My IOT capture setup involves a Raspberry Pi 3 that is configured as a wireless access point using hostapd. On the Pi, I run tcpdump to capture traffic and mitmproxy to attack SSL connections. I find this setup generally more reliable then putting a wireless adapter into monitor mode and capturing traffic over the air with airodump-ng or some similar tool.

All TLS. But a DNS lookup of interest.

All TLS. But a DNS lookup of interest.

Unfortunately, if unsurprisingly, the traffic generated by my Dash button was all encrypted. Although some IoT devices still use unencrypted traffic to talk to their servers, I figured Amazon would do a little better than that.

Still, even TLS traffic can have some interesting tidbits inside it. For example, I learned that the dash button communicates during setup with a server at “”

Not much. But not a 404!

Not much. But not a 404!

A simple GET request to that site (over https) gives me the message “healthy.” This tells me that the site is willing to negotiate a connection with any client SSL certificate. That’s not always the case with IoT devices as some require clients to have certificates signed by the manufacturer.

Step 3: What to do about TLS? (aka. Dead End 1)

It would be very nice to figure out what the client is sending to this server. That information might allow us to, for example, download firmware files for the device or see what kind of information the device is sending about us to Amazon.

One trick that often works on IoT devices is a simple SSL Man-in-the-Middle attack where you present self signed certificates to the target device. In the name of efficiency (or laziness), many IoT devices do not verify certificates against a root CA and will trust any valid looking certificate they receive. The mitmproxy tool is a great way to execute these attacks and a transparent mitmproxy will often trick your run-of-the-mill IOT products.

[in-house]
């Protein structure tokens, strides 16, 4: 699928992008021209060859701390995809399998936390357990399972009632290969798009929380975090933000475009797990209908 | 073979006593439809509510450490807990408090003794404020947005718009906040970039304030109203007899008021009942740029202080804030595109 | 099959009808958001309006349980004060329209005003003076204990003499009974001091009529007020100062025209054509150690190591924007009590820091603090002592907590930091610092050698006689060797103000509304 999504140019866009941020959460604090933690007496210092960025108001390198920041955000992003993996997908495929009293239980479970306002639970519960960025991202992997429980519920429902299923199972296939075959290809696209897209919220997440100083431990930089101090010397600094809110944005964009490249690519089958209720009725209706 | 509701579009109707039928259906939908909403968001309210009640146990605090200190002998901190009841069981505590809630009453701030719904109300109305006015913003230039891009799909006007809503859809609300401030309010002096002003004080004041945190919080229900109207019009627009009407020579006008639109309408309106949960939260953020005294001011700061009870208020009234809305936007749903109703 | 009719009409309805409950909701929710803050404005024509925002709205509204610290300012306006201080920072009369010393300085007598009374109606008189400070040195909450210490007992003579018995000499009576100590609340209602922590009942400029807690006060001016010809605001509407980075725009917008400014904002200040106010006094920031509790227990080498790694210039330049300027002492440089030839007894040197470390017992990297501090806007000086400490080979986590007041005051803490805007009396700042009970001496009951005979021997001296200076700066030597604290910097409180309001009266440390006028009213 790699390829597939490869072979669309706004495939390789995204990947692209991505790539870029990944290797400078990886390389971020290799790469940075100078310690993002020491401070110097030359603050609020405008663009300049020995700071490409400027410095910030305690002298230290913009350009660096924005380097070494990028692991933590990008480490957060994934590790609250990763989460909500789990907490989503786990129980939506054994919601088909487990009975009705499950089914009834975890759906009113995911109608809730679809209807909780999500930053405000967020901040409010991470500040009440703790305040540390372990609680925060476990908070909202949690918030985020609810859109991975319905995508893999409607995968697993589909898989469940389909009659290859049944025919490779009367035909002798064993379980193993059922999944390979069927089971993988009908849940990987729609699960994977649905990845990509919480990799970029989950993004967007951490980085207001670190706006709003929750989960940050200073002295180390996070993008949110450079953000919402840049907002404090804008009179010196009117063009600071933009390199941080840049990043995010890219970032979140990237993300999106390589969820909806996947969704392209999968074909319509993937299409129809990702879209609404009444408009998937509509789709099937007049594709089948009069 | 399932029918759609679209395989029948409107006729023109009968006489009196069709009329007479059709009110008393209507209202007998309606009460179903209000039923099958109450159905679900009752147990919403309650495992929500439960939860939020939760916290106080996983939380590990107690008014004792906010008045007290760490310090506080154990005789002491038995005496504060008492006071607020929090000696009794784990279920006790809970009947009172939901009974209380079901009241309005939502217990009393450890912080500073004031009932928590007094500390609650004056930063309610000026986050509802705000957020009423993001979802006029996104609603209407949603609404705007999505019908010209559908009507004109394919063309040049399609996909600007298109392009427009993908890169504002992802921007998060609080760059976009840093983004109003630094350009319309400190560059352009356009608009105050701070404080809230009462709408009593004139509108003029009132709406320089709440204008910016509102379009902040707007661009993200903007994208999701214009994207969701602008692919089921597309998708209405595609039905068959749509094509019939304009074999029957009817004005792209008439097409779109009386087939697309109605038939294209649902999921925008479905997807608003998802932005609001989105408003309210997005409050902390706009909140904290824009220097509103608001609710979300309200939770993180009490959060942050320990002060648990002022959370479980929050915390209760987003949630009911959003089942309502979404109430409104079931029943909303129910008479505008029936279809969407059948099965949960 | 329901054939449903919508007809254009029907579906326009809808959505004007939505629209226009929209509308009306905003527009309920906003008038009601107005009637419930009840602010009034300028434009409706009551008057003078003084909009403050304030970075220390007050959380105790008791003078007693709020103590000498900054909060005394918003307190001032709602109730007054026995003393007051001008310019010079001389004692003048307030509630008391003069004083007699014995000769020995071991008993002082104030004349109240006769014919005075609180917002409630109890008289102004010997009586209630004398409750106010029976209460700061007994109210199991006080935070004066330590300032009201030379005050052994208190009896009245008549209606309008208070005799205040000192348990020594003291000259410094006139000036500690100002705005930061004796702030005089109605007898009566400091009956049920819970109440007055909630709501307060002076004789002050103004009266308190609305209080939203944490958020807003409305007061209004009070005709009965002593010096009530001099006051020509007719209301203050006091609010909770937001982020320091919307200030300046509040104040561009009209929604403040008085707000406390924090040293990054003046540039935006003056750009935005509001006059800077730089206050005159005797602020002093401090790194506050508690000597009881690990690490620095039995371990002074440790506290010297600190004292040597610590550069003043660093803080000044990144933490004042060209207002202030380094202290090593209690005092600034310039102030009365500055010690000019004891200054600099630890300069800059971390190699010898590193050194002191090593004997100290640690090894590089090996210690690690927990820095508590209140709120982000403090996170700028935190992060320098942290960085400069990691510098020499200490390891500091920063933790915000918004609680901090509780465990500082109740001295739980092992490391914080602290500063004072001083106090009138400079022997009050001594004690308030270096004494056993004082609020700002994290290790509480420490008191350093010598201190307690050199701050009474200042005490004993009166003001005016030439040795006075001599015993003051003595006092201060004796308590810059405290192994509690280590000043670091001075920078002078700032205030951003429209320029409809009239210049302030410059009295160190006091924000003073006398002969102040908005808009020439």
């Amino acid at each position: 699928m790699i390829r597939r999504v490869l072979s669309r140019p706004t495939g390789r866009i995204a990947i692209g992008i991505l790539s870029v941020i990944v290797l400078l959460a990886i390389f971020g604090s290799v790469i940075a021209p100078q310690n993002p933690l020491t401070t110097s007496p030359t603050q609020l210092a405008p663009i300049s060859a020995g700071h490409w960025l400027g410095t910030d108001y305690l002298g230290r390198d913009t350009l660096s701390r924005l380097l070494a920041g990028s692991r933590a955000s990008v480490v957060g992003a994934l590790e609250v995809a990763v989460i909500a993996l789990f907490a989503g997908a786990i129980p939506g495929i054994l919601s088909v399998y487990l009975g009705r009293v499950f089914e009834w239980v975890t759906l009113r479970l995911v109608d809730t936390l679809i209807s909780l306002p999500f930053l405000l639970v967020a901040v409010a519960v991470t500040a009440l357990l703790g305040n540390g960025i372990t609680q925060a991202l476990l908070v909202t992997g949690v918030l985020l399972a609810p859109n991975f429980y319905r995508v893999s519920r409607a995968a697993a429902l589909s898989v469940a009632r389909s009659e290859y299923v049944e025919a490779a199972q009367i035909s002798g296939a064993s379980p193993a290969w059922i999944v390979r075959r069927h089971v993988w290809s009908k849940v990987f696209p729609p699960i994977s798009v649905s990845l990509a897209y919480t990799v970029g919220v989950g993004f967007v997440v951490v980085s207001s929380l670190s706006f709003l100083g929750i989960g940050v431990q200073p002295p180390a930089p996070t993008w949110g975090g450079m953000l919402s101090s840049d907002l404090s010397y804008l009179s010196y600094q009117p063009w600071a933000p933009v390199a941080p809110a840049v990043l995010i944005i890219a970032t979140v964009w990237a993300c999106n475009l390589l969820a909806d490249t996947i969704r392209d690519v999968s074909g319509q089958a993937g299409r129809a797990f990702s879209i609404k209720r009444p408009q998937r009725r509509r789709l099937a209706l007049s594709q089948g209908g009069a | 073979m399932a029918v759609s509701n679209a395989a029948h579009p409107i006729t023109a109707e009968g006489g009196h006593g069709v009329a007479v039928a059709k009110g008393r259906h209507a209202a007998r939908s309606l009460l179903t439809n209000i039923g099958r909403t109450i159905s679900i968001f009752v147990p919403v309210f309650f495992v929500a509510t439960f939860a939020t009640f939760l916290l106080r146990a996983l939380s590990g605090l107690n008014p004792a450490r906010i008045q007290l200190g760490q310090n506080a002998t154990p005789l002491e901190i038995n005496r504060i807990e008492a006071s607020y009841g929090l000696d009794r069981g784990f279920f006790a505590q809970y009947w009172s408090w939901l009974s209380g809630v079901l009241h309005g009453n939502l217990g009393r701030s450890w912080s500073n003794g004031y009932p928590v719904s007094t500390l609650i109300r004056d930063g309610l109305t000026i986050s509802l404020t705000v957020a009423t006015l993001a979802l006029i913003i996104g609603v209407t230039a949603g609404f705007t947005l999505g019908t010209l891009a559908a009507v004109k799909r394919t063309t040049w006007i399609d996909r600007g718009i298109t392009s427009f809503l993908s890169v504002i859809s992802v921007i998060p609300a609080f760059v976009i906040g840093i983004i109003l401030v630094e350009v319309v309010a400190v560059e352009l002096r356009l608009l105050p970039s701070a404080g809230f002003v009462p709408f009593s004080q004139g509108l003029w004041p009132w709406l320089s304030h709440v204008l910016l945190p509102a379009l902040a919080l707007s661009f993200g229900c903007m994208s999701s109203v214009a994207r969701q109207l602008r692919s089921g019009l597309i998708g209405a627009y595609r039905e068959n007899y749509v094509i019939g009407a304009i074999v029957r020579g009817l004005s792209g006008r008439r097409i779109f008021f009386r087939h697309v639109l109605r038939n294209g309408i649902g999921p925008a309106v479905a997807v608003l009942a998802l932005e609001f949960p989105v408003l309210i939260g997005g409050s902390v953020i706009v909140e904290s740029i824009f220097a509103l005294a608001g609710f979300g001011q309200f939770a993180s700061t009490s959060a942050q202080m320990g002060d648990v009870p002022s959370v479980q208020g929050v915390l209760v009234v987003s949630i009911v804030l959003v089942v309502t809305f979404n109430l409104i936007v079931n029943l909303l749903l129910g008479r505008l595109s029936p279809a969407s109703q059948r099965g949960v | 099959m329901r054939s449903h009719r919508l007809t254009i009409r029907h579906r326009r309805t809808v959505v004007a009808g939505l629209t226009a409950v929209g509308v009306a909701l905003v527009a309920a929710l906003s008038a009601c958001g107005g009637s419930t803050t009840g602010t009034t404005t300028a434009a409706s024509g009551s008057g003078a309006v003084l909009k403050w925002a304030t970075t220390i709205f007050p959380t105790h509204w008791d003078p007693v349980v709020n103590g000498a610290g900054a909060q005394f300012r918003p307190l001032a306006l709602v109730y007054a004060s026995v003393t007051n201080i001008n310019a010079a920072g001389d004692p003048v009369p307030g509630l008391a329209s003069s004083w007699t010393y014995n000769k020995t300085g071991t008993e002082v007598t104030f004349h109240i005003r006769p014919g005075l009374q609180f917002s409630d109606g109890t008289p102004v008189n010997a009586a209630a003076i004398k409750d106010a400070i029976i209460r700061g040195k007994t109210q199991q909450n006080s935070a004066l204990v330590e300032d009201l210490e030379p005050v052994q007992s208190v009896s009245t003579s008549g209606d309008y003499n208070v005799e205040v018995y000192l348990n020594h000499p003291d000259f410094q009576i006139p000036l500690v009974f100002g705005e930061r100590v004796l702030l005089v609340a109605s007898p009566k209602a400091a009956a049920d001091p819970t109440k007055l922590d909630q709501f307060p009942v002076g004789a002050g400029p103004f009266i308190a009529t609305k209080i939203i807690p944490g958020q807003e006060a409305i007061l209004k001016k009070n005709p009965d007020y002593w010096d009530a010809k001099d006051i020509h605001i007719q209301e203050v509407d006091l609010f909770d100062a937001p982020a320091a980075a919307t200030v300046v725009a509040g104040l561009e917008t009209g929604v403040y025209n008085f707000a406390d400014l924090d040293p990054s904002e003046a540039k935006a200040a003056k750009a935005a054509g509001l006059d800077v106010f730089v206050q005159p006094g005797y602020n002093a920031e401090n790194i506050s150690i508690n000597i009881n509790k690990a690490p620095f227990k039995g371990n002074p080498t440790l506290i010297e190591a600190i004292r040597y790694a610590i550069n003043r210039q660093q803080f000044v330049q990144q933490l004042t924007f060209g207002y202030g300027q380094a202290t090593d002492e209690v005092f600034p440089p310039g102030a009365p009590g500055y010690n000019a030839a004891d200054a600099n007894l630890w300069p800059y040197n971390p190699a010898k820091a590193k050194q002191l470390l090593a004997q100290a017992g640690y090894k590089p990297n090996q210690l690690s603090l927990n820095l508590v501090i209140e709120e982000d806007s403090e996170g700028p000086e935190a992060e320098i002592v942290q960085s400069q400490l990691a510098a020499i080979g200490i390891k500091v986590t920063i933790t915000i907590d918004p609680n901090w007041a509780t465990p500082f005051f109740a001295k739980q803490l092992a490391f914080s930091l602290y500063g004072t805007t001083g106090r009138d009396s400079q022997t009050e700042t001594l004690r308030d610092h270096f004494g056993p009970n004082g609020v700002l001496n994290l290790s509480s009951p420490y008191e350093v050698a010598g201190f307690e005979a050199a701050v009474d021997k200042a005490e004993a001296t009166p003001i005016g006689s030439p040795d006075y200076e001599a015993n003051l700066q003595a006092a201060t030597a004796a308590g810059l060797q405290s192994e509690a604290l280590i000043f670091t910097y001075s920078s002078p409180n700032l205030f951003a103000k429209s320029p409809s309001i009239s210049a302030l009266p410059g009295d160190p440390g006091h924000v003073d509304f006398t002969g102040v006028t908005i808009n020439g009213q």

Wand's not buying it.

Wand's not buying it.

Unfortunately, once again, Amazon proved a cut above the IOT norm. The device was unwilling to trust any self-signed certificates sent its way.

This meant that a MITM attack against the SSL connection was very unlikely to work. I’d have to figure out another way to snag the device’s communications.

Step 4: Network information recap

Despite not immediately compromising the devices’ secure communication channel, this first phase of testing did reveal some useful information.

First, I learned how my device identified itself on the network with the help of the arp command:

$ sudo arp
Address                  HWtype  HWaddress           Flags Mask            Iface
[other devices]
WINC-00-00               ether   50:f5:da:69:5d:2a   C                     wlan0

I also learned which API server my Dash talks to by looking at DNS records. Due to the way internet works, you can almost always find out information from even SSL encoded traffic by taking a look at DNS packets and the transferred SSL certificates themselves (which report their hostnames). The only exception being if the vendor hardcodes IP addresses into their devices or uses encrypted DNS handoffs (very rare).

In the next post in this series I’ll step away from the internet communications side and look a little closer at the device itself.